eat nutritionally balanced
meals during the
testing period and get
plenty of rest," Mrs.
Anyone with questions
concerning the testing
should contact Rachael
Ricks, Rosiland Gilliam
or Jennie Franklin at
the school system's Central
A reminder that the deadline for registering
to vote in the May 8 primary is April 9 was
issued here this week by Mrs. Ruby Jones,
supervisor of the Warren County Board of
Mrs. Jones said that those persons who will
be 18 years old by the time of the Nov. 6
general election may register to vote in the
primary for the party under which they
Richard Gnptoa, manager of Warren FCX Service
(left), presents caah awards to 141 club memben
who were wtamers In the Focus on the Family
poster coolest sponsored by the Warren Comity
Agricultural Extension 8ervice. 4-H Club memben,
1 v - '-'.J-..
front row, left to right, are Waveriy Detain
Roberta Ana Durham aad Reginald L. Pierce. C
second row, left to right, are Robert RasaeD, Lyi
nette Barnes and Yvette Terry.
By decreasing the number of courses students
take at one time, Terrell said he felt the quality and
intensity of learning could be improved.
"The first time I talked to (Terrell)," said
Williams, "I thought he's absolutely crazy. That's
too different, and there's no way anybody here
would swallow it. But eventually I began to see the
posible advantages and became sold enough on the
idea to try it."
Williams saw possibilities for expanding the high
school curriculum — something he couldn't do
before without hiring more teachers.
He saw a chance to stretch Warren County's
limited finances: In 1981-82, the latest year for
which figures are available, Warren County ranked
124th of 143 N. C. districts in local spending for
(Continued on page 2B)
To Be April 6
By KAY HORNER
Groundbreaking for a
$15 million OwensIllinois
plant near the
Warren County community
of Ridgeway has
with the company's
Forest Products Group
will also participate in
The Toledo, Ohiobased
company is planning
construction of a
been scheduled for
Friday, April 6, according
to Jim Whitley,
Warren County industrial
Top officials with
for the manufacture
of corrugated shipping
boxes and is expected
initially to hire
about 82 persons.
Owens-Illinois will be on
hand, along with county
and state officials,
Whitley said this week
that Governor James B.
Hunt, who in February
announced the decision
by Owens-Illinois to
locate in Warren County,
will attend, as will
Congressman I. T.
presidents Ronald J.
Glick and John Lebold
ceremony, at the 2(Kacre
site on U. S. 1 three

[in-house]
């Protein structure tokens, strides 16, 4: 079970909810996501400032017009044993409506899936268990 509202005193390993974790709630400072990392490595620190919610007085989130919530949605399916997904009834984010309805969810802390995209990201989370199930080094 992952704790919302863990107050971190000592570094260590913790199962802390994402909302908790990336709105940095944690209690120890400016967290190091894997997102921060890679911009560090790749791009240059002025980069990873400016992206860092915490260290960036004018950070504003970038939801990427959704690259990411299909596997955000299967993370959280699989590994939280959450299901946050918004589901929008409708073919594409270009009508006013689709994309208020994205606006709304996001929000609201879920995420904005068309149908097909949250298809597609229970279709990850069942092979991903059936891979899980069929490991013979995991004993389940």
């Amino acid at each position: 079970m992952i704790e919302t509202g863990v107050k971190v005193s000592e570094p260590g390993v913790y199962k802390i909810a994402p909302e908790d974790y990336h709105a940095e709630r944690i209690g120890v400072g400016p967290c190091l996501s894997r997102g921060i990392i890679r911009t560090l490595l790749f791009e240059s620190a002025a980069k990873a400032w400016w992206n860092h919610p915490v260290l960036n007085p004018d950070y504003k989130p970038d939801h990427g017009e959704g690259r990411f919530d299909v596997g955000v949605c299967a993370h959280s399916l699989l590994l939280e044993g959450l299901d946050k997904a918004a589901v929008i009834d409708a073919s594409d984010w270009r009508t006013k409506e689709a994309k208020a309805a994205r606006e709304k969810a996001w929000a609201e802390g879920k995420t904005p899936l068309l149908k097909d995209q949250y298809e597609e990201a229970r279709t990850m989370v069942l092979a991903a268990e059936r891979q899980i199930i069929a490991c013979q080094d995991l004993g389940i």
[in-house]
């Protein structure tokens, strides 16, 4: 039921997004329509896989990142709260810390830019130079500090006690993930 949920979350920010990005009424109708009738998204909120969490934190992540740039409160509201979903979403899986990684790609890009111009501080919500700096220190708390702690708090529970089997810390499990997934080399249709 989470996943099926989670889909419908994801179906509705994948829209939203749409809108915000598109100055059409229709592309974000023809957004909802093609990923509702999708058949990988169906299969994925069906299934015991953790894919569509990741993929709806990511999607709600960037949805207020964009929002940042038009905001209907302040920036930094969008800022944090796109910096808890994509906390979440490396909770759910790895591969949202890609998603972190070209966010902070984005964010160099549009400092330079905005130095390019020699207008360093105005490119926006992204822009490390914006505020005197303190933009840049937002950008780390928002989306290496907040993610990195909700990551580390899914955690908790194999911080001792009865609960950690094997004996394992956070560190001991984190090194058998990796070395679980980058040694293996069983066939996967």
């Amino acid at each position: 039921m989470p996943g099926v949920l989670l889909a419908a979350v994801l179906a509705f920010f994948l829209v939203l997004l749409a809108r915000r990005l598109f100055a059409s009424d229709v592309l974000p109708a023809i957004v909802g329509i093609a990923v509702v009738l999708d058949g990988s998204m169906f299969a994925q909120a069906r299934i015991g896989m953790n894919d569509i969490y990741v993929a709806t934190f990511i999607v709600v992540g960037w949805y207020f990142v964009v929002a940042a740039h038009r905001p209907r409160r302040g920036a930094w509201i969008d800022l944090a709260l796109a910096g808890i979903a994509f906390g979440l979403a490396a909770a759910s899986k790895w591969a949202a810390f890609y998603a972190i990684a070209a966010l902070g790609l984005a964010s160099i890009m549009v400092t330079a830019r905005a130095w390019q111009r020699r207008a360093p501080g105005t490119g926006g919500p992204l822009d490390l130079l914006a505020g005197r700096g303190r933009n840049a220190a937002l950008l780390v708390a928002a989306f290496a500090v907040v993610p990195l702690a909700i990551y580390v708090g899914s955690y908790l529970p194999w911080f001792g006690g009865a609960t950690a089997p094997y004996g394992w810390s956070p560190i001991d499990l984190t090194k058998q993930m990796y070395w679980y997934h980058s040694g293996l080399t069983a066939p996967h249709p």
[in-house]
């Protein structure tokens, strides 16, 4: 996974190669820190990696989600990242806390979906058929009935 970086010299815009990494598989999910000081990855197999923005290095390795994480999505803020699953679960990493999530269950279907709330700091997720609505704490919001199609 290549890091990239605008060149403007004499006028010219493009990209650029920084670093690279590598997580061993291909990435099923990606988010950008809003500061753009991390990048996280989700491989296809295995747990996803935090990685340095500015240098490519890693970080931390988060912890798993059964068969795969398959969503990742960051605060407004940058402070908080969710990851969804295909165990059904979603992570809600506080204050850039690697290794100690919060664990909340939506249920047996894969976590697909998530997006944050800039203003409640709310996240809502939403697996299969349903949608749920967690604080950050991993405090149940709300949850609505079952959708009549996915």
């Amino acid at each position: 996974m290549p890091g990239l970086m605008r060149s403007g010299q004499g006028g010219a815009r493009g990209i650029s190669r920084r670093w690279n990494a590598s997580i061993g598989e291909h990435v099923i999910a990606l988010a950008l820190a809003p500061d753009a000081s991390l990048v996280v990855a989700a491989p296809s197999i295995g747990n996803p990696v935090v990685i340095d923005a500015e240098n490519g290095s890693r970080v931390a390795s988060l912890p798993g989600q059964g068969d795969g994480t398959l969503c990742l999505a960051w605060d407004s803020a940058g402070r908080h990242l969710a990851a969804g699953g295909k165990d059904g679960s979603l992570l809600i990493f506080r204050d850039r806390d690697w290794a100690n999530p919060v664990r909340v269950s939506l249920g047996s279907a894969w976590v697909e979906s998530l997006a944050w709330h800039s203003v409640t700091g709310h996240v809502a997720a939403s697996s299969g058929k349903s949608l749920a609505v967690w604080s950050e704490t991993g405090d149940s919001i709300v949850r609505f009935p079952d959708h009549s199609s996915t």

miles south of Norlina,
will begin at 11 a. m. and
will be open to the
Owens-Illinois is currently
gearing up to
begin operation in late
April of a training center
at the north Warrenton
facility that formerly
housed High Dollar
Winners Are Named
In Poster Contest
was the subject used by
Warren County 4-H club
members as a basis for
posters they made in a
recent "Focus on the
Family" contest. The
contest was sponsored
by the Agricultural Extension
cash prizes given by
Warren FCX Service.
Posters were judged
with the following points
considered in judging:
neatness, artistic ability,
originality and content
or subject matter.
Winners in the contest
were as follows: 9-13 age
L. Pierce; second,
Waverly Debnam, both
of the Best Better 4-H
club; and third, Roberta
Ann Durham of the
Silver Star 4-H Club. 14\
19 age ^roup—first,
j second, Robert Russell,
' both of the Best Better 4H
Club; and third,
Yvette Terry of the
| Silver Star 4-H Club.
Richard Gupton, manager
of Warren FCX
Service presented the
winners cash awards of
$10.00 first place; |6.00
second place and $4.00
The two first place
posters will be on
display at Warren FCX
Service during Focus on
the Family Week,
The other winning
posters will be on
display in the Warren
building during the
Members of the
Warren County Focus
on the Family week
committee are Gupton,
Mrs. Portia Barnes,
Mrs. Richard Holtzmann,
O'Berg, Glenn Woolard
and Miss Emily Ballinger.
By Local Agency
James T. Fleming Insurance
been purchased by Warrenton
Real Estate, according
to an announcement
made this week by
Monroe Gardner, president
of the purchasing
Fleming, who also
owns Fleming Realty
and Construction Co.,
said yesterday that he is
divesting himself of both
the insurance and real
estate enterprises in order
to concentrate on
the construction business.
Fleming Realty has
been purchased by The
Warren Group and will
(Continued on page »)